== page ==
Yet on this occasion, when they were celebrating five years of school life coming to an end, in great excitement, anticipation and sadness, the natural way to to this was the Mass. And they sung - they really sung - and they joined in the responses - and they listened and even politely laughed at the homily. 

To celebrate life, we Catholics celebrate Mass. It is the most natural thing to do. And even amid the imperfections of our Church life, and our worries about the observance of the faith, this is something which these children knew. For it is in the Mass that earth joins with heaven. The ordinary things of life, bread and wine, joys and sorrows, thanksgiving and tears, hope and dreams are filled with the glory of the divine. That is what we celebrate at Corpus Christi - earth joined to heaven. 

O saving victim, opening wide, the gate of heaven to earth below!

Sunday, May 18, 2008


I'll be honest, I've often struggled with the Trinity. Not because I didn't believe it or accept it - I've always seen the logic in saying that there can only be one God, so if we believe in Jesus as Divine and also in the Spirit, then the Trinity - three persons but one God, makes sense. But it was always for me a kind of theoretical meaning. It was a belief, a teaching, a dogma, not something that really moved me.

And then I heard an explanation that clicked with me and started to make a difference not to my belief, but to my prayer. It is an old explanation, but somehow now it just clicked. It goes like this. God is Love, so St John says. He doesn't say God loves, but he says God is love. Now the thing about love is that it is not just a feeling, or an idea, but an action. For there to be love there needs to a lover and a beloved, as well as the power of love itself.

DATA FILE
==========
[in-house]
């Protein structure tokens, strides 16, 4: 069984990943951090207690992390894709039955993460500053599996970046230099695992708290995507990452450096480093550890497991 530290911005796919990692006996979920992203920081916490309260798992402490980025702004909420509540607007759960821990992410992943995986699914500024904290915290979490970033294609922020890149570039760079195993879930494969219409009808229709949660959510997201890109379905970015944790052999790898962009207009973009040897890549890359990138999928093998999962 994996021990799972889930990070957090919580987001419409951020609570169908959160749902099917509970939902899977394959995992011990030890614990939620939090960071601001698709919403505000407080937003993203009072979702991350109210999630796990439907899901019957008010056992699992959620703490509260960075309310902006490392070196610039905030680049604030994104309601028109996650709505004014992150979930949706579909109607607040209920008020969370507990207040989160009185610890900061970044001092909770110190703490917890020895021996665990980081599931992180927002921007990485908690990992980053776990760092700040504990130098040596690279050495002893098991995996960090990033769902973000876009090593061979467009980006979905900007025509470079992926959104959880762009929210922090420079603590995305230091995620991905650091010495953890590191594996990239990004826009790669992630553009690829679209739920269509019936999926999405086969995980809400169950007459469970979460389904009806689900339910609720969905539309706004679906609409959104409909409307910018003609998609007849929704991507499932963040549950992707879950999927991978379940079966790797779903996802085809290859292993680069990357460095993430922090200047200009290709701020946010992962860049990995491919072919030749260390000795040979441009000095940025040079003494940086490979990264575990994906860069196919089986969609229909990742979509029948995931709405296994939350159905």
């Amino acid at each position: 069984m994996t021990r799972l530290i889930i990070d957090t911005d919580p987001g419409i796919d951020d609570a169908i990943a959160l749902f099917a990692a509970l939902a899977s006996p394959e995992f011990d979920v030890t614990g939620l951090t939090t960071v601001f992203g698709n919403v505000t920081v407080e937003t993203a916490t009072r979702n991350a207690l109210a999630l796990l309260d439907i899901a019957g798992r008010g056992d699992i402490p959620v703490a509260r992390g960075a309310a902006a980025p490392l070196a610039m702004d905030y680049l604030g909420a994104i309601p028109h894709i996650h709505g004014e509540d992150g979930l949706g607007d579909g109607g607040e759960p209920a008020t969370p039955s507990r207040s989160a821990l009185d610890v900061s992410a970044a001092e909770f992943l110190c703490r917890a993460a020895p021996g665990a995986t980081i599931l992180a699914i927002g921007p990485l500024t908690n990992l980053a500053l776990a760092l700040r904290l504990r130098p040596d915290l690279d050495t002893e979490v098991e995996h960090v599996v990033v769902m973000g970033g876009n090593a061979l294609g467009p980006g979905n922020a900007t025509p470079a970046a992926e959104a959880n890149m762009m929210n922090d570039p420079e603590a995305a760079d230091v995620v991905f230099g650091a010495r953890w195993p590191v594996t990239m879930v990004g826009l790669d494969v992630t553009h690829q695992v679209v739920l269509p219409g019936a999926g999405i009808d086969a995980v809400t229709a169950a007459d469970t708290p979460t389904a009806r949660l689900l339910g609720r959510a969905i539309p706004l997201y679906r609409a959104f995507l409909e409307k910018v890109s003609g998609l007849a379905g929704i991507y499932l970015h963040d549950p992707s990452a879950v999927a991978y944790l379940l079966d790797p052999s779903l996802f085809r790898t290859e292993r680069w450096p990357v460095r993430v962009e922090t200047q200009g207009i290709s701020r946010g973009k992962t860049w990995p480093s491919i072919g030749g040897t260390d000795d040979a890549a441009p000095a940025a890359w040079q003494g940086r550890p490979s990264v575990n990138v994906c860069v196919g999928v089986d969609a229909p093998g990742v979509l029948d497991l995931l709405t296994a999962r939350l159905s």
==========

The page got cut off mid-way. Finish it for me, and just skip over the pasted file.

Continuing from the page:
And suddenly the Trinity starts to make real sense. God is Love because God is community, three in one, Father, Son and Holy Spirit.   

And love cannot be selfish. To love is to give. And God’s love, real love is so powerful that it overflows into his creation.

God loved the world so much that he gave his only Son.  And because God is love he gives himself to us. The love we know in this world is just a pale reflection of that wonderful love of God. That is what the Trinity is all about.

Saturday, May 10, 2008


Religion is the cause of conflict in the world. People will often tell you this. 

After all wasn’t Northern Ireland about Protestant v Catholic? And Bosnia was Orthodox Christians v Muslims? And the conflict in Israel is about Jews v Muslims? And Cyprus is about Muslims v Orthodox again? And isn’t terrorism often driven by religion - in Ireland in the past, in the Middle East in the present?

Of course, this is all too simple. People sometimes use religion as their badge of identity in a conflict. It doesn’t make them a good catholic or protestant or jew or whatever if they use that banner in their fight. Al-Qaeda don’t represent Muslims any more than the Provisional IRA represented catholics. 

And today there is something more that we can say. On that first Christian Pentecost people of all races, all backgrounds and all languages were gathered in the city. Huge crowds with different cultures and customs. It may have felt threatening and uncomfortable for the local people. It is a recipe for misunderstanding and conflict. An opportunity for crime and division. 

And the Gift of the Holy Spirit did not divide, but unite. He did not make everyone the same, but he celebrated their differences. He did not make people pretend they were all the same, but he helped them praise God for the colour and variety of the crowd. He did not set one against another, but brought them together in truth.